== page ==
|Eliza Zipper, Advocacy and Critical Issues Coordinator|
The skills the girls develop in our Journey program prepare them for Girl Scout’s highest award, the Gold Award. Girls spend up to 80 hours on their project researching, developing and implementing a plan of action, and inspiring others to take action. Recent Gold Award projects have raised awareness about many important social issues including, environmental conservation, bullying, anti-Semitism, as well as safe sex and domestic violence. Gold Award recipients learn to identify their passion and to create positive change by pursuing this passion.
Girls in our Pathway programs also develop strong advocacy and leadership skills. The Icebreakers, one of our FIRST Lego League (FLL) Robotic Teams, demonstrated this skill when they discovered a hazardous traffic pattern in their community. They researched ways to improve the pattern, came up with a recommendation to resolve the safety issues, and refused to stop until the situation was fixed. They took their plan to the State Capitol in Albany and won support from state legislators. Through programs like our FLL Teams, girls gain the confidence to stand up for what they believe in.
Girl Scouts of Nassau County continues to provide increasing advocacy opportunities for girls. In our new program, Girl Speak, girls in grades 6-12 will discuss important issues that impact themselves and their peers as well as develop a plan of action to educate younger girls, parents, educators, and community members about these issues. Through our new collaboration with the Regina Residence, we will help pregnant teens and teen mothers living at the residence learn how to identify issues that impact their lives, speak up for their needs, and take action against these issues in their community. In both of these new programs, girls will build their confidence and develop a better sense of self and their communities by advocating for the needs of themselves and others.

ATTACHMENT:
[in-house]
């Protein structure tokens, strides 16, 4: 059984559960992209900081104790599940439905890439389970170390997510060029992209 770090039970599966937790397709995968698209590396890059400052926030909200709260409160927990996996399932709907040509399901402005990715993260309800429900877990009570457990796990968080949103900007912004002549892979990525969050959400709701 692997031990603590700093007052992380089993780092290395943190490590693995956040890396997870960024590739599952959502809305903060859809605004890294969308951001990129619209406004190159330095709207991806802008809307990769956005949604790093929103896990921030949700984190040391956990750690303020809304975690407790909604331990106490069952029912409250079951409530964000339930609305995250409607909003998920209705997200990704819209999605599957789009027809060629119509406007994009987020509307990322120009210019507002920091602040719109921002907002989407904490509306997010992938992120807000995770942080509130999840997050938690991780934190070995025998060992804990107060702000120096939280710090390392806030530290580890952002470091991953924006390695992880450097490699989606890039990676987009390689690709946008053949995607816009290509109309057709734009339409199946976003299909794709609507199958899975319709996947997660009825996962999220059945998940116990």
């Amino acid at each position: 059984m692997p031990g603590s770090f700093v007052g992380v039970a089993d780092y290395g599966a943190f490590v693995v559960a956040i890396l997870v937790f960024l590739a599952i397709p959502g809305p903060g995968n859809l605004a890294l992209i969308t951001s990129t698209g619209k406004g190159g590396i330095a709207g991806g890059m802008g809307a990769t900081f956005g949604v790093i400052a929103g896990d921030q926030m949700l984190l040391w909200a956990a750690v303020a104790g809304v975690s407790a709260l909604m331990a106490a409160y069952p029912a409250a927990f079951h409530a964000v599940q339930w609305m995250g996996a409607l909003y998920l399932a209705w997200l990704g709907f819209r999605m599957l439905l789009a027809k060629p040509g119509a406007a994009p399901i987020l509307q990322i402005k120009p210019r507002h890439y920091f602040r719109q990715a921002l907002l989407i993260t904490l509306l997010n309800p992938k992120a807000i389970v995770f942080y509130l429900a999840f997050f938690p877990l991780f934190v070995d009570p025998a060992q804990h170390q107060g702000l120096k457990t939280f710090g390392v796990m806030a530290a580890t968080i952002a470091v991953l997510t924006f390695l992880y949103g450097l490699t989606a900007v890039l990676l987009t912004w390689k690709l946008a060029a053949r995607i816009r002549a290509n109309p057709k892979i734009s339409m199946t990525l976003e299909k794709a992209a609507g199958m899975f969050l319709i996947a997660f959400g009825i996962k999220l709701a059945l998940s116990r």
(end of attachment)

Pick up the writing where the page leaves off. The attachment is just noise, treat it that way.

Girl Scouts of Nassau County helps girls develop the tools and tactics with which to become their own advocates. Through innovative programs, such as our Journeys, Gold Awards, and community outreach initiatives, girls engage in advocacy experiences that help them gain a better sense of themselves and the needs of their communities.
For more information about Girl Scouting or the programs mentioned contact Eliza Zipper, Advocacy and Critical Issues Coordinator at 516 741-2550 ext 254 or email mail her at firstname.lastname@example.org.